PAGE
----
CVIndependent

Tue11212017

Last updateWed, 27 Sep 2017 1pm

Oscar-winning director Kathryn Bigelow (The Hurt Locker, Zero Dark Thirty) directs Detroit, an uneven yet occasionally powerful account of the 1967 Algiers Motel incident, part of a race riot that put the city of Detroit under siege.

When a man fires off a pistol from his hotel window during intense riots, the police and National Guard converge on the Algiers—and a terrible night ensues. It results in three men shot to death, with others psychologically and physically tortured. As for the judicial rulings in the aftermath … they’re the type that are far too commonplace when it comes to law enforcement violence against people of color.

John Boyega plays Dismukes, a security guard who finds himself entangled in the bloody events perpetrated by racist policemen led by Krauss (a legitimately scary Will Poulter). The men and women held captive at the Algiers are played by a strong ensemble cast, including Jason Mitchell, Anthony Mackie, Hannah Murray, Kaitlyn Dever, Nathan Davis Jr. and Algee Smith.

The film feels a bit too fictional in spots. In an odd move, Bigelow incorporates real stock footage along with scenes meant to look like stock footage, much like Oliver Stone did in J.F.K., further confusing fact and fiction. She’s going for a documentary feel, but the script sometimes calls leads to cartoonish caricatures of its bad policemen. No doubt, some of the policemen at the hotel that night were monsters, but the portrayals of them (beyond that of Poulter) feel too cliché and, in some cases, aren’t well-acted.

There are enough strong performances to make Detroit worth your while. While some of the details seem manufactured, this is a true story that needed to be told, even if the film seems tainted by fiction at times.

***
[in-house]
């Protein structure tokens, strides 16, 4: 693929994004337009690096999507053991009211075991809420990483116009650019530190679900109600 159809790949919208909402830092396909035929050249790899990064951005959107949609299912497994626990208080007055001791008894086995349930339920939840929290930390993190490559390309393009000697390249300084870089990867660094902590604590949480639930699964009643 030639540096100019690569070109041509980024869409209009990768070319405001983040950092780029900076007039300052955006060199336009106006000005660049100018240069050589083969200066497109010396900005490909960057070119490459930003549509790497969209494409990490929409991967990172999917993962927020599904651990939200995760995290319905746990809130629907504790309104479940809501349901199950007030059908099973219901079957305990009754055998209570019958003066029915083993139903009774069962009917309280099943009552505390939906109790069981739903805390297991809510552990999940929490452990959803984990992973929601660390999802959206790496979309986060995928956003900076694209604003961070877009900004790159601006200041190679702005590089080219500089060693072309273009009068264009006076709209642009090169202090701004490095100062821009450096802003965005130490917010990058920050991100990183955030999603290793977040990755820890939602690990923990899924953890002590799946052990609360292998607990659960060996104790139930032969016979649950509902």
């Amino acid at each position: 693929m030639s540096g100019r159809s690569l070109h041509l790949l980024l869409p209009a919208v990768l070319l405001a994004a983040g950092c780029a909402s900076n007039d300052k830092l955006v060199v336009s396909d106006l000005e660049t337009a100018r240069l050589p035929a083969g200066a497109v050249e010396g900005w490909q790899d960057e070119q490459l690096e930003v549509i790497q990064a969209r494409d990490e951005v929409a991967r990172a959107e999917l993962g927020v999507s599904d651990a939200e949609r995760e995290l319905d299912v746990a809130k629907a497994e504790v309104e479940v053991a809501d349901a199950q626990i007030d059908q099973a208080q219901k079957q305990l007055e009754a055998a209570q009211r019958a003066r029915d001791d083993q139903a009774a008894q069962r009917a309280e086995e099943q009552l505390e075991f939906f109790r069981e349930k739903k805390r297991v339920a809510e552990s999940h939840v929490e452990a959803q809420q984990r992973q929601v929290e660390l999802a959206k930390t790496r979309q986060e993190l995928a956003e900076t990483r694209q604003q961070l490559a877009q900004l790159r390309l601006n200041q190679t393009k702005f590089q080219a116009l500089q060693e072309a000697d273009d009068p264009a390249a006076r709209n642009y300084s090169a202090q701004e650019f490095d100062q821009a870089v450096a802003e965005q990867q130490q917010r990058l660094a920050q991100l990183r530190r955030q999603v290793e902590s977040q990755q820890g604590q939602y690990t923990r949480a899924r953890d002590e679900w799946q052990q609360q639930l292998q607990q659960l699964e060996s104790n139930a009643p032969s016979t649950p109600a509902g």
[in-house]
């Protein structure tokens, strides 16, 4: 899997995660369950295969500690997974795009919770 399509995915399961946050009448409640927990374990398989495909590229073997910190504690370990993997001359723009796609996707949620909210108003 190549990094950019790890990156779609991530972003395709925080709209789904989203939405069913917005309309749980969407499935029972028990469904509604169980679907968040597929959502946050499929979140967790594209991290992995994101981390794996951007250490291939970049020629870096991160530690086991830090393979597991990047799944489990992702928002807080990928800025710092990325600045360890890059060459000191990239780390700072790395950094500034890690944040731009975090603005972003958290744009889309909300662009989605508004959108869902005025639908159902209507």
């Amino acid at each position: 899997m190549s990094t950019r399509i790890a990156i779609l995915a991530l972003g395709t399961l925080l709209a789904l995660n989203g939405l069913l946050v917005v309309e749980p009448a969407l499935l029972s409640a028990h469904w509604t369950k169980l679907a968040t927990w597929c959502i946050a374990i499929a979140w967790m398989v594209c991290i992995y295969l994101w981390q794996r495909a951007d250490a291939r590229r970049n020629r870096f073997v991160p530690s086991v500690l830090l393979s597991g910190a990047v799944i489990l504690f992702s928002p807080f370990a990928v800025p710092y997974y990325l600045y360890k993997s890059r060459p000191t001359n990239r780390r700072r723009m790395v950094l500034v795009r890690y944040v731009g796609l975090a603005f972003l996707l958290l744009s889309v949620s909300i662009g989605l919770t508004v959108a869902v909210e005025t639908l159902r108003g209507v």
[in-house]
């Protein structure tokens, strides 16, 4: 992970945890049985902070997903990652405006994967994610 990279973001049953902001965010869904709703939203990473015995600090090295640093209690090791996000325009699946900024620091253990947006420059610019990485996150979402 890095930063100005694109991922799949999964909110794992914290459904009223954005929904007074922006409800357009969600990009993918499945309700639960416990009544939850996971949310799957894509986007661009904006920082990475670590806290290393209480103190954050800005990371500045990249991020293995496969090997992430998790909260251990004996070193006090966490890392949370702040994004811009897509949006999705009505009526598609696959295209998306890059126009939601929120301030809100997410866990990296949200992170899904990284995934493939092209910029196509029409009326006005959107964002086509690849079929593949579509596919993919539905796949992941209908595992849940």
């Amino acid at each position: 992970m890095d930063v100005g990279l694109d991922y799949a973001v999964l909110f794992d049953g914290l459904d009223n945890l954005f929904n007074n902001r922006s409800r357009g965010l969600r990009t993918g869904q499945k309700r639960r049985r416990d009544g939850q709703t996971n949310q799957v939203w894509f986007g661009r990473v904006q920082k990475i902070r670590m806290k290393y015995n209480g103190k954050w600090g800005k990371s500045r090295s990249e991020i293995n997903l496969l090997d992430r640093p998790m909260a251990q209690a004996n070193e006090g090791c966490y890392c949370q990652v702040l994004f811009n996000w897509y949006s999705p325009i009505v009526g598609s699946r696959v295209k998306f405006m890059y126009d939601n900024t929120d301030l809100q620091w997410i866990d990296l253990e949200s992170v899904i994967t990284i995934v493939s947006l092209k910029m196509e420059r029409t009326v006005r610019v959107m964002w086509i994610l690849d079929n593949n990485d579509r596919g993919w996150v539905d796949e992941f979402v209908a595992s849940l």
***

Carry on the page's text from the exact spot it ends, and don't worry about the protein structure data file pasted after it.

Detroit is playing at theaters across the valley.

Published in Reviews

Director Jason Reitman delivers a boring, lethargic and woefully predictable look at humans and the way in which interact with the Internet: Men, Women and Children winds up being nothing more than an ugly commercial for the Ashley Madison dating services.

Adam Sandler plays a sex-addicted married man who jerks off to Internet porn and eventually begins using an escort service. Meanwhile, the wife (Rosemarie DeWitt) has started having sex with men she meets on Ashley Madison. Oooh … the Internet is bad.

Meanwhile, Jennifer Garner plays a mother who obsessively stalks the Internet activity of her daughter (Kaitlyn Dever), while Judy Greer plays a mom who has no problem creating a provocative website for her daughter (Olivia Crocicchia). That darned Internet!

Everybody in this movie is either maddeningly morose or completely deranged. Reitman may think he’s delivering some sort of time-capsule movie showing how technology is the destroyer of relationships and real human communication, but there is absolutely nothing provocative or probing about what he’s saying in this movie. It’s a total drag, squandering a talented cast and offering nothing new.

Men, Women and Children is now playing at the Regal Rancho Mirage Stadium 16 (72777 Dinah Shore Drive, Rancho Mirage; 844-462-7342) and Cinemas Palme d’Or (72840 Highway 111, Palm Desert; 760-779-0730).

Published in Reviews

Brie Larson and Short Term 12 got some Oscar buzz (but were ultimately denied a nomination) for her role as Grace, a supervisor at a foster-care building full of angry and depressed teens. Larson is quite good, as is co-star John Gallagher Jr. as Mason, her boyfriend and fellow supervisor.

The film plays like a sort of juvenile One Flew Over the Cuckoo’s Nest, except that Grace is a helluva lot nicer than Nurse Ratched, and none of the teens really have the exuberance of Jack Nicholson’s McMurphy. In fact, Grace is compassionate to an extreme, which leads to some conflicts of interest when dealing with one particular girl (Kaitlyn Dever). The girl has similar problems to those suffered by Grace during her youth, so Grace gets a little too proactive—and jeopardizes her standing at the foster home.

Some of the kids are interesting, especially Keith Stanfield as Marcus, a suicidal teen slated to be released to his lousy mom. Overall, the cast is impressive, and the movie works on most levels. It’s certainly worth seeing for Larson and Gallagher, who are a mighty convincing couple.

Special Features: The film is based on a short film, which is included on the disc. You also get deleted scenes, a documentary on the film’s music, and some behind-the-scenes material. 

Published in DVDs/Home Viewing